Shane Lowry feeling very much at home on Hoylake’s links terrain

In-form Offalyman sees no reason why he can’t be a Major contender at the British Open

Shane Lowry  waits on the 14th green during a practice round ahead of the British Open  at  Royal Liverpool GC in Hoylake. Photo: Toby Melville/Reuters

Shane Lowry waits on the 14th green during a practice round ahead of the British Open at Royal Liverpool GC in Hoylake. Photo: Toby Melville/Reuters

Shane Lowry ponders the three -word

question, one hand raising the baseball cap further up on his head, gently exhaling and killing time before responding.

“Can you win?” is the question.

It is considered by the Offalyman, who is appearing in his third British Open. He knows the answer straight away but is in no rush to reply. He analyses the weight of its meaning before, finally, responding with conviction. “There’s no reason why not,” he says.

Why not, indeed?

Lowry is on something of a roll. Two successive made cuts – for tied-12th in the BMW International and tied-fourth in last week’s Scottish Open – constitute momentum for Lowry, in a season where he missed the cut in six of his first eight starts.

There is more to it that simple results, though. There is something in the air.

Very good

For, when he’s been good, he’s very good. And, now up to 68th in the latest world rankings, and on the fringes of qualifying for the Ryder Cup, Lowry – who was runner-up to Rory McIlroy in the BMW PGA championship at Wentworth in May – is back on his favoured golfing landscape.

At home on links terrain, Lowry relishes such tests. There is an onus on a player to play with feel, and to use imagination as much as yardage books. And he knows how to get the deal done on links, as he proved in winning the Irish Open – as an amateur – in 2009.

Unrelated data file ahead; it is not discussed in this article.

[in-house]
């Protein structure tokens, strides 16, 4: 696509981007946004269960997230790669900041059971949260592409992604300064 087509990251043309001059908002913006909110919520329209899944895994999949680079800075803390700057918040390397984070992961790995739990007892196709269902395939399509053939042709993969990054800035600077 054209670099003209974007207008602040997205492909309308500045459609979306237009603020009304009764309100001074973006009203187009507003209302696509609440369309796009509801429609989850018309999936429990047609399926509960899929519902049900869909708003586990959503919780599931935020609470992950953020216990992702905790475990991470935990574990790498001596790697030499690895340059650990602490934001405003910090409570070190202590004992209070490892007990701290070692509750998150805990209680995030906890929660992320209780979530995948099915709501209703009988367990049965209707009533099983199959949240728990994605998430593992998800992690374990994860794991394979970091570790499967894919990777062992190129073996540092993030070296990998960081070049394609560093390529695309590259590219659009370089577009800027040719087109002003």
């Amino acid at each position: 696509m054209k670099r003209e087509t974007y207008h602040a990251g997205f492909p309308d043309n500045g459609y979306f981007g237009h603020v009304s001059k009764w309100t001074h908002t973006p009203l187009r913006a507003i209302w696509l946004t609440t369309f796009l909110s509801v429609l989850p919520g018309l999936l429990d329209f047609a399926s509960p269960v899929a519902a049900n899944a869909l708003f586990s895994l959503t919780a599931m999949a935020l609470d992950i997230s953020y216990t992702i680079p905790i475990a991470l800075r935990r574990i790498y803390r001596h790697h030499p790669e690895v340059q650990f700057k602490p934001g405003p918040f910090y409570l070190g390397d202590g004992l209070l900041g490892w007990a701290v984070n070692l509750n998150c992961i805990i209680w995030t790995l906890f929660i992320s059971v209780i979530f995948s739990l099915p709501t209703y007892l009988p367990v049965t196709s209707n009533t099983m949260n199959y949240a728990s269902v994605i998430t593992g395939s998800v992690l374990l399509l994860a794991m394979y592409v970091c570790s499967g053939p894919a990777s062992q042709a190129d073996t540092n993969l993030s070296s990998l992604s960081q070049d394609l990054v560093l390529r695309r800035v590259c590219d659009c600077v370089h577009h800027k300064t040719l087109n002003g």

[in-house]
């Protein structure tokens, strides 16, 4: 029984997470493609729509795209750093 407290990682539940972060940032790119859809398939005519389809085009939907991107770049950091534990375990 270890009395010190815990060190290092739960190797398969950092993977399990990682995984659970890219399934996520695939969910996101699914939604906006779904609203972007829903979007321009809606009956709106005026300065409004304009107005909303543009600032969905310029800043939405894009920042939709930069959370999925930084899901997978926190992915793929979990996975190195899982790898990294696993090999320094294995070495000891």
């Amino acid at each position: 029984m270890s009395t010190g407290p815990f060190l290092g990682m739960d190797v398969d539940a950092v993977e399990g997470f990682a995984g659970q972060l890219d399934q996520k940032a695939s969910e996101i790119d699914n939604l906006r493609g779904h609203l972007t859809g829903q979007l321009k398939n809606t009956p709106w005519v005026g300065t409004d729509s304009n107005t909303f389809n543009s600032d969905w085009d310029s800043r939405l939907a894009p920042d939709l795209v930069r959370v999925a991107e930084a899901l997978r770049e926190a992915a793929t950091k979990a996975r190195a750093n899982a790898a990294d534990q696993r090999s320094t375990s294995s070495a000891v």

More recently, he contended in the Dunhill Links last October, one that got away; and he left Royal Aberdeen on Sunday knowing he’d been closer than the final numbers indicated.

“My game is good. I’ve got to get out there and try not to put too much pressure on myself. Because I’ve been playing well,

“I have been getting texts from people saying, ‘I’m going to back you, you’ve gone in from this price to that price’ and ‘I think you’re going to do well this week’. So, I just have to try and put all that out of my head, just simplify everything and try and get on with my own thing.”

To do that, Lowry is looking to find a balance. Not to dampen expectations too much, and not to raise them too highly.

“There’s a fine line, because I know I can do well. I know I can put myself in a good position here come the weekend. I’ve played quite well the last couple of weeks but it’s important for me not to get too high this week and try too hard.”

Lowry has links in his blood and, of all the Majors, this is one that excites him. “I get onto a golf course like this, no matter what tournament it is, and feel comfortable hitting shots and feel comfortable in the surroundings. If there’s a bit of a bad weather, I’ll feel comfortable in that too. I feel way more comfortable here than I do at the likes of the US Open.”

Firm fairways

For this week, as last, Lowry has a three-iron in his bag instead of a rescue club –he feels it’s more suited to downwind tee shots on firm fairways. The job, for everyone, is to stay out of the rough and the sand traps.

“I think if you can stay above ground and avoid the bunkers this week you’re doing okay . . . . it’s no beast or anything, there’s a score out there if you play well. But if you don’t play well, it can jump up and grab you.”

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